It’s privacy week and the theme is “privacy in your hands.” We'll be attending a bunch of Privacy week events (I'm personally looking forward to Tuesday's talk about ransomware). So, with privacy on my mind and my mind on privacy here is a couple of recent stories and tools have bubbled up which y’all might be interested in.
Facebook’s TOR site reaches 1 million hits a month
In 2014, Facebook launched a TOR hidden web service so that people could access Facebook in a way that maintains their privacy from others who might be looking or listening. Sure, it’s not going to stop Facebook from tracking you, but it will confuse others and help you get around a bunch of filters.
Usage of Facebook’s TOR service has been steadily increasing and in March this year they had over one million users accessing their TOR address.
Sounds like great news to us. New Zealand Internet users should, and do, have the right to use tools like TOR without fear of being cast as deviants or criminals. TOR is a useful tool to help give you confidence that what you do online is private and not anyone else’s business (unless you want it to be). It’s excellent to see that one million people a month are using tools like TOR for normal, everyday activities showing that TOR isn’t just for criminals and buying off-prescription pseudoephedrine (or so I’m told).
Have I been pwned
As it’s privacy week one of the topics that is bound to come up is mandatory breach disclosure and whether organisations should tell you when they lose your info. A worthy debate, and an issue that many New Zealanders are keen to see progressed.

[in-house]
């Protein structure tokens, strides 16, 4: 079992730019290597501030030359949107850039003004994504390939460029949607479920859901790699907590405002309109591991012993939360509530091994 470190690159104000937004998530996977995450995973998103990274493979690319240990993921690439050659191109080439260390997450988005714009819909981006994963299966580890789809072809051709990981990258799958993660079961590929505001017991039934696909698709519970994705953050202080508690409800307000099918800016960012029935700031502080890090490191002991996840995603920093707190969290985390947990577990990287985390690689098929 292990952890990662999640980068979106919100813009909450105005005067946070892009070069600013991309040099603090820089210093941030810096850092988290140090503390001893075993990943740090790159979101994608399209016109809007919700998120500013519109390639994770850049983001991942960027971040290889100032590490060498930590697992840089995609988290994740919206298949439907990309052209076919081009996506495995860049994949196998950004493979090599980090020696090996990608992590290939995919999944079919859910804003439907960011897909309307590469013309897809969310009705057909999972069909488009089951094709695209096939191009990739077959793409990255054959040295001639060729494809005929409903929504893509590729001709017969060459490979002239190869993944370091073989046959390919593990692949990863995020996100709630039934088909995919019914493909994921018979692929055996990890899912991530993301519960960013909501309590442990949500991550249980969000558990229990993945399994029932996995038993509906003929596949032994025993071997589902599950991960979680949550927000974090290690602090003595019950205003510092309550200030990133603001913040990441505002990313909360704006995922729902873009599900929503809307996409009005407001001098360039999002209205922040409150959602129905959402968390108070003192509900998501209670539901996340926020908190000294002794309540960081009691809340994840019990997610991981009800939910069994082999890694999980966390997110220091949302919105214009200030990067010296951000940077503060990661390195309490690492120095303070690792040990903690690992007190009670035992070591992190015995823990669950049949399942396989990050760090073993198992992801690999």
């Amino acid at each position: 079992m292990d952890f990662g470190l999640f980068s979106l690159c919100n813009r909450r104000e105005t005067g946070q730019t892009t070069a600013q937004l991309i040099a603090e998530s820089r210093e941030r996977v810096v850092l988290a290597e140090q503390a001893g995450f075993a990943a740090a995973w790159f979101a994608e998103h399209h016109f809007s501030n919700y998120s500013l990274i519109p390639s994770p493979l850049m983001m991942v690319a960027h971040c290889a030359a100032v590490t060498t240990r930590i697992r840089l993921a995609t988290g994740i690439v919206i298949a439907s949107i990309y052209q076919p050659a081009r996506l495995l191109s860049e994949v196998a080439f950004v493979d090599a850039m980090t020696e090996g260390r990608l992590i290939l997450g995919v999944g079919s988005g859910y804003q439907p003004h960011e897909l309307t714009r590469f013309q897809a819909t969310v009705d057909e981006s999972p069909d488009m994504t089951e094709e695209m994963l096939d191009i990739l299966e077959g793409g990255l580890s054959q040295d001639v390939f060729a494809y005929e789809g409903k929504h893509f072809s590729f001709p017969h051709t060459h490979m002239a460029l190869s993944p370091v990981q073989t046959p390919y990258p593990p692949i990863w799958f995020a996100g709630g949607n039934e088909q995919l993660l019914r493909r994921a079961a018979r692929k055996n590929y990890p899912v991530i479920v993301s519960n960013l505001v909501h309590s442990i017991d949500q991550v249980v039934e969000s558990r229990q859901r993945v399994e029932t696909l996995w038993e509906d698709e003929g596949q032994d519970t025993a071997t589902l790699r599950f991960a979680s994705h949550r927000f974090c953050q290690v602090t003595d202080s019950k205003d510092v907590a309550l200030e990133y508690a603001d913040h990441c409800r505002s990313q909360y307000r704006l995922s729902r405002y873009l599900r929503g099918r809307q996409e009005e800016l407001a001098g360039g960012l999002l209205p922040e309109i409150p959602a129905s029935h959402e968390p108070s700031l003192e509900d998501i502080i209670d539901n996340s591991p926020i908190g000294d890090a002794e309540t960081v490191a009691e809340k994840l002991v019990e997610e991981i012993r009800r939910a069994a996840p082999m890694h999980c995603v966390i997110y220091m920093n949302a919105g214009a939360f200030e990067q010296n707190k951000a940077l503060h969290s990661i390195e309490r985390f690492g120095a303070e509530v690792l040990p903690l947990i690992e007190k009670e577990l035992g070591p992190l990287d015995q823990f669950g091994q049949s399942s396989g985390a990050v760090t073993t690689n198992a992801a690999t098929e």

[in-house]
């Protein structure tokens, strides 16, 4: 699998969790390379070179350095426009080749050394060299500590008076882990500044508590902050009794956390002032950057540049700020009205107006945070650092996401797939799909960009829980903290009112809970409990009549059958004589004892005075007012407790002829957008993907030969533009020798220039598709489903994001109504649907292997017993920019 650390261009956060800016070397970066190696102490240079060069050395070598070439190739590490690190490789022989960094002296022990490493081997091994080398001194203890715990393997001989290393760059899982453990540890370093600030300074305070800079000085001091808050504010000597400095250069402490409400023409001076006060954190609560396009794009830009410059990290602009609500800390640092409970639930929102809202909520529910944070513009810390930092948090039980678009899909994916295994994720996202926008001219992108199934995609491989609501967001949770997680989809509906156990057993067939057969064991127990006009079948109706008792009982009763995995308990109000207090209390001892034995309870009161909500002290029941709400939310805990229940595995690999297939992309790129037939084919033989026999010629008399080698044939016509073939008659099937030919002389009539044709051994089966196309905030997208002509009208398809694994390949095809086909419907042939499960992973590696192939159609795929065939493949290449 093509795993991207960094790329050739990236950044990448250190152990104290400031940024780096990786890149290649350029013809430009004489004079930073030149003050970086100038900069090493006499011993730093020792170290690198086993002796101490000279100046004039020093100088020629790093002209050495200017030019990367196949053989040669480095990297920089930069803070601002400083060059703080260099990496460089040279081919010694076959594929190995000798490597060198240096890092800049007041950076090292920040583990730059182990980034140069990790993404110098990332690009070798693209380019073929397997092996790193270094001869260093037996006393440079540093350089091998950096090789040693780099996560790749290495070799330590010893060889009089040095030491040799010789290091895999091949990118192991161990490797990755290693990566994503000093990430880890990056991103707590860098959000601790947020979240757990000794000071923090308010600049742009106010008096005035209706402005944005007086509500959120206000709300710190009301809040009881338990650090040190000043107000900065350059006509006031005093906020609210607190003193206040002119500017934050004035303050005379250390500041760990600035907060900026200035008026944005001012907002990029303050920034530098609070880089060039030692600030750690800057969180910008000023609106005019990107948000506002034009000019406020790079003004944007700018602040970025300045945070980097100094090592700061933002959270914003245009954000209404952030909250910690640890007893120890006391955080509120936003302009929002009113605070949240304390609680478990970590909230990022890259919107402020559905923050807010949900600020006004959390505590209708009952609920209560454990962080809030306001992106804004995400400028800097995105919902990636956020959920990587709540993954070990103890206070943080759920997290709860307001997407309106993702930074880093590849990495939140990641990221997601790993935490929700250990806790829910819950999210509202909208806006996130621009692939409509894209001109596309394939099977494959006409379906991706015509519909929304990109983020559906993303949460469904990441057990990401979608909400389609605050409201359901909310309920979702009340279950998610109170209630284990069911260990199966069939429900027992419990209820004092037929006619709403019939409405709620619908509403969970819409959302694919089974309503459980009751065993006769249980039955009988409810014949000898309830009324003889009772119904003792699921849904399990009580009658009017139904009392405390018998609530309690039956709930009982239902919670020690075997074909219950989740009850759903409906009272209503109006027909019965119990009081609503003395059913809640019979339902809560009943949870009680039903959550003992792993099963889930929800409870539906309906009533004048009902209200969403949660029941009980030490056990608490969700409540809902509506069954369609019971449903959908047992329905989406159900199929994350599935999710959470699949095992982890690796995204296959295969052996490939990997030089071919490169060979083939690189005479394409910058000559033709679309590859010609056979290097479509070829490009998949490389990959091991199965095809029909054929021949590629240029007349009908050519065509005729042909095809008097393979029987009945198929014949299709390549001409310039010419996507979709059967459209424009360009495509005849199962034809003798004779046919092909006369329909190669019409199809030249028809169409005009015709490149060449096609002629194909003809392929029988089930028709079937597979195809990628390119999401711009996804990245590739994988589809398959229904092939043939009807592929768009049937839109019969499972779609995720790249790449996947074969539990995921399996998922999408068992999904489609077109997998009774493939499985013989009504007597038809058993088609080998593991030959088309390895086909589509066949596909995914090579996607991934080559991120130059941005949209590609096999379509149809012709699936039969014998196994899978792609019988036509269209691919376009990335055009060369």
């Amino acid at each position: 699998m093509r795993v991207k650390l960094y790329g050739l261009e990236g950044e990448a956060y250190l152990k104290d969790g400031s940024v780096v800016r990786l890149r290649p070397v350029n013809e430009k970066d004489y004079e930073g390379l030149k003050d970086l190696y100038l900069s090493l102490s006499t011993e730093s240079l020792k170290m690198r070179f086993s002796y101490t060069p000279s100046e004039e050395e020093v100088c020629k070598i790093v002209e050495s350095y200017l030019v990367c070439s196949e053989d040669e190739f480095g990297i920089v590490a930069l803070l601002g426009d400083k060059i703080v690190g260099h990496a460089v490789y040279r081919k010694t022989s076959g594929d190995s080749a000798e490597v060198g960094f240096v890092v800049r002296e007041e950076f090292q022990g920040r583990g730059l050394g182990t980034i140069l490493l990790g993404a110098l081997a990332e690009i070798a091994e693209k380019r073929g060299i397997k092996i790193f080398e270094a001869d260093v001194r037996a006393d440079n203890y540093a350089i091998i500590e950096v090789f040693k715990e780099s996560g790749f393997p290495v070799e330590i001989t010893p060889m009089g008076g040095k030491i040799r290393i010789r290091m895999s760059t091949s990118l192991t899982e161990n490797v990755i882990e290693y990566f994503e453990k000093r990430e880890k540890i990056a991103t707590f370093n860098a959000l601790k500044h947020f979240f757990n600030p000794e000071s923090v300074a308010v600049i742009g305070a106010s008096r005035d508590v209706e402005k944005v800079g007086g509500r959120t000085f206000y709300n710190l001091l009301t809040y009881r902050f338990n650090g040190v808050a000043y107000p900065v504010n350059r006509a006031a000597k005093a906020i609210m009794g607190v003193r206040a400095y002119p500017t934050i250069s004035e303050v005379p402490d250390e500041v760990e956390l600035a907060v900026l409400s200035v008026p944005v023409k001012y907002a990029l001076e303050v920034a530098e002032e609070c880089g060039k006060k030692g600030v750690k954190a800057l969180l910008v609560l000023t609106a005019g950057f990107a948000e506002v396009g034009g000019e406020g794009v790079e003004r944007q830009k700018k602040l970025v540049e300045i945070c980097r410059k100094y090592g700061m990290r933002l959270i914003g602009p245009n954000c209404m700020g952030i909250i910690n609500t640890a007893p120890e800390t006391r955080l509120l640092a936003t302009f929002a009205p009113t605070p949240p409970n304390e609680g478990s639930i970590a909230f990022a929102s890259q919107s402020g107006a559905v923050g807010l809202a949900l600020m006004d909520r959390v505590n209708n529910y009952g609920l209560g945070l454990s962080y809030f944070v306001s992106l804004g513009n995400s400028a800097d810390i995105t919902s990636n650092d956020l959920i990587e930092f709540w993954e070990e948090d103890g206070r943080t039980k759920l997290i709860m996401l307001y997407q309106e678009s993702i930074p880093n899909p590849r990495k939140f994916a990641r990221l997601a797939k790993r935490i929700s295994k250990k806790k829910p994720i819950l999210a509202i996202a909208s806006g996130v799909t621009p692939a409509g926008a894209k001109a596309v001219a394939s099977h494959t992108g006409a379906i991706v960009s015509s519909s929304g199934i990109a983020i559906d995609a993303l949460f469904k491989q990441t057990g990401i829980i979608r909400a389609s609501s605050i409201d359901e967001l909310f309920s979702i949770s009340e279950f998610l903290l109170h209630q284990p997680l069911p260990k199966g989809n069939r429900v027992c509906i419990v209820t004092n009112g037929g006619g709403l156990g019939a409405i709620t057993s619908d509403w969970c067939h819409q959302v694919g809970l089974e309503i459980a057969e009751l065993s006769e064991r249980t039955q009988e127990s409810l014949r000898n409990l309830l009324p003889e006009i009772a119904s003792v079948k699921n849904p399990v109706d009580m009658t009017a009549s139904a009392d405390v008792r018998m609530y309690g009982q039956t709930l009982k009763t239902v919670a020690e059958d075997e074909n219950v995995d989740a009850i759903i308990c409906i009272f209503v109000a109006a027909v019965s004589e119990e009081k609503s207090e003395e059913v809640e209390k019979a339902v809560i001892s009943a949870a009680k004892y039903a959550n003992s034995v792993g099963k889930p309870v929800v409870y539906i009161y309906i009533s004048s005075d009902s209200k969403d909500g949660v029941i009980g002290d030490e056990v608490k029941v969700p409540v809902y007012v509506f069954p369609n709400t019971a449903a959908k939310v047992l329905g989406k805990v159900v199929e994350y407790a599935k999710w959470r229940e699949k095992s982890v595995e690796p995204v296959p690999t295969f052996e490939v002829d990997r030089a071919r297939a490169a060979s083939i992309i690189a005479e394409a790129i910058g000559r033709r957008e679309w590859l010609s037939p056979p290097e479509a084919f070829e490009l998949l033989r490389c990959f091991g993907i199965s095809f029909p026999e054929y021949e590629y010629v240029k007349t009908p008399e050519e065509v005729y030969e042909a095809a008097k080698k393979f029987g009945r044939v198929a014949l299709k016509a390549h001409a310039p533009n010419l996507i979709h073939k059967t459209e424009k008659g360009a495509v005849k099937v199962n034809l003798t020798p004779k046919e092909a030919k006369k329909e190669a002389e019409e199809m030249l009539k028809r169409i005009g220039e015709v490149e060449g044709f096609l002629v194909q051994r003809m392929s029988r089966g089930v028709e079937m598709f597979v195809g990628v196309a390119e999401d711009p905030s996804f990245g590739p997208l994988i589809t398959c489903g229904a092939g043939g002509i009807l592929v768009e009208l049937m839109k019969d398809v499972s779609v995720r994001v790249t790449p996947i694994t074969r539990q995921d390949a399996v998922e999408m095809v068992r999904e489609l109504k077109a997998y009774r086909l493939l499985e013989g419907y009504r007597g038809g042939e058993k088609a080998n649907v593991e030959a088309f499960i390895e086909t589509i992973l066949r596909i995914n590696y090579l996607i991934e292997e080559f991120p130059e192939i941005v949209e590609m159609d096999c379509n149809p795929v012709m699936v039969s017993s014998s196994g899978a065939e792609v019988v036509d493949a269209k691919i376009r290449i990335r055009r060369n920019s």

In the meantime why not register your emails with HaveIBeenPwned.com? Run by Troy Hunt, an Australian infosec expert, HaveIBeenPwned collects all the datasets from data breaches that have been dumped out in the public (e.g. Patreon, AshleyMadison, Adobe), and matches them against their registered datasets of email addresses. They then email you saying that your data has been breached so you can do something about it. For those of you that don’t want to register, there is a web form on the homepage you can use as well. Cool aye!
Troy has build such a trusted a recognised brand that after 100 data breaches being loaded in, last month he got his first that was a self-submission from a company who lost customer data.
Hacking Humble Bundle
Sometimes, a good book can come in handy. For a couple more days you can get the Smart Girls Guide to Privacy and 12 other books for US$15 through Humble Bundle (a fundraising site that sells groups of books or games with profits going to charitable causes). It’s a good set of books which are digital rights management free (a rare and useful thing) and can be downloaded in different ebook formats as well as pdf.
But be quick - it runs out 6am(ish) Thursday NZ time.
Happy privacy'ing everyone!